Transgender-inclusive policies on college campuses improve the well-being of transgender students

For immediate release
August 21, 2018

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New report provides recommendations to institutions of higher education regarding the creation of trans-inclusive communities.

A new report by the Williams Institute at UCLA School of Law finds that transgender-inclusive policies and support systems on college campuses provide transgender students a greater sense of belonging and more positive perceptions of the campus environment.

The report reviews previous research on the experiences of transgender students and presents new findings from interviews, surveys and focus groups conducted with transgender students.

“The majority of transgender students arrive at college having endured harassment and bullying in secondary school, which research shows have a negative impact on their academic performance and mental health. This cycle may be compounded by further adverse treatment and institutional invisibility at college,” said author Abbie E. Goldberg, former visiting scholar at the Williams Institute at UCLA School of Law. “However, through relatively small changes, faculty and administrators can make a world of difference in the lives of transgender young adults.”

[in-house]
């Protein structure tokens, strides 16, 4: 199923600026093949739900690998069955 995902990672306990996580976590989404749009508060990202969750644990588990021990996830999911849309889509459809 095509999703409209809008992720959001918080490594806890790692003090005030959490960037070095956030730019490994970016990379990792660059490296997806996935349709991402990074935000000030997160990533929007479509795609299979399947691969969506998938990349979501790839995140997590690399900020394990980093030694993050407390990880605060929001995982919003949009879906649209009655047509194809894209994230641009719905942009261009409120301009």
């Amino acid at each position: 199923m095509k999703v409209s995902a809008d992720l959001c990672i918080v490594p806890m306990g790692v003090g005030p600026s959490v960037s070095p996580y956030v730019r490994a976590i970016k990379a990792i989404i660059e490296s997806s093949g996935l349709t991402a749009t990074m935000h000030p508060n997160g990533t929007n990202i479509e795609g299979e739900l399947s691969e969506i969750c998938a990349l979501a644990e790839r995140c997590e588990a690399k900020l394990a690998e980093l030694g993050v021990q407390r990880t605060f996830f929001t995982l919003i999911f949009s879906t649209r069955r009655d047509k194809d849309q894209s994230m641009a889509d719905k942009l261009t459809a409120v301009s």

The current research focused on the institutional structures and interpersonal interactions at colleges and universities that either enforce biases or serve as sources of support for transgender students. The report concludes with ten recommendations to institutions of higher education on how to create more transgender-inclusive campus communities.

Key Recommendations

  • Colleges and universities should explicitly include gender identity and expression in their nondiscrimination policies.
  • College curricula should address gender identity and specifically transgender identities and experiences.
  • Students should be provided with education/training to enhance their understanding and acceptance of gender diversity.
  • Faculty/staff should be exposed to mandatory training on gender identity issues.
  • Students should be able to list their preferred name on campus records and alternatives to male/female should be provided.
  • All university literature and publications should use gender-inclusive language.
  • Gender-inclusive or single-stall restrooms should be readily available on campus.
  • Universities should provide trans-inclusive/trans-accommodating housing options.
  • Counseling and health services staff should receive training on trans-inclusive and trans-affirming practices and health insurance coverage should be inclusive of trans students.
  • Trans-specific spaces and/or groups should be created with sufficient resources to support programming and events.

“A growing body of research indicates that gender, including gender identity, expression and gender norms, plays a key role in academic, health and economic outcomes,” said Kerith J. Conron, the Blachford-Cooper Distinguished Scholar and Research Director at the Williams Institute. “Colleges should engage students and faculty in conversations about gender and examine policies, including those related to information systems, through a comprehensive gender lens. This would have the potential to improve campus safety and promote academic success for all students.”

Read the report.

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